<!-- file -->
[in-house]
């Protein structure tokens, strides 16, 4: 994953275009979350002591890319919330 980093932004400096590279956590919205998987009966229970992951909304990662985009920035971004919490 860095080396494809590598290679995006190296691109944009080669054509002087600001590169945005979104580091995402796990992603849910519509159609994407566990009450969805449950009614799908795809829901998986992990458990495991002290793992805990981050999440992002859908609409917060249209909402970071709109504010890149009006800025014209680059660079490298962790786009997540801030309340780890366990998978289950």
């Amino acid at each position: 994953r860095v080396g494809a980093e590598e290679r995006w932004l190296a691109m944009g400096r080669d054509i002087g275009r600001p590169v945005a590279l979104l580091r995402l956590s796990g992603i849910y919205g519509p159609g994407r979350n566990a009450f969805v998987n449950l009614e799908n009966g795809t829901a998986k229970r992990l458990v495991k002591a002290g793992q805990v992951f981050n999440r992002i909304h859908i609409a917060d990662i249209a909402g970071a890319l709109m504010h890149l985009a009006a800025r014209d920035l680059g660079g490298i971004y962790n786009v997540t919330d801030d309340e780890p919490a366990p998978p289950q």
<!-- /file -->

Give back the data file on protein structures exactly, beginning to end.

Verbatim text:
[in-house]
């Protein structure tokens, strides 16, 4: 994953275009979350002591890319919330 980093932004400096590279956590919205998987009966229970992951909304990662985009920035971004919490 860095080396494809590598290679995006190296691109944009080669054509002087600001590169945005979104580091995402796990992603849910519509159609994407566990009450969805449950009614799908795809829901998986992990458990495991002290793992805990981050999440992002859908609409917060249209909402970071709109504010890149009006800025014209680059660079490298962790786009997540801030309340780890366990998978289950």
């Amino acid at each position: 994953r860095v080396g494809a980093e590598e290679r995006w932004l190296a691109m944009g400096r080669d054509i002087g275009r600001p590169v945005a590279l979104l580091r995402l956590s796990g992603i849910y919205g519509p159609g994407r979350n566990a009450f969805v998987n449950l009614e799908n009966g795809t829901a998986k229970r992990l458990v495991k002591a002290g793992q805990v992951f981050n999440r992002i909304h859908i609409a917060d990662i249209a909402g970071a890319l709109m504010h890149l985009a009006a800025r014209d920035l680059g660079g490298i971004y962790n786009v997540t919330d801030d309340e780890p919490a366990p998978p289950q």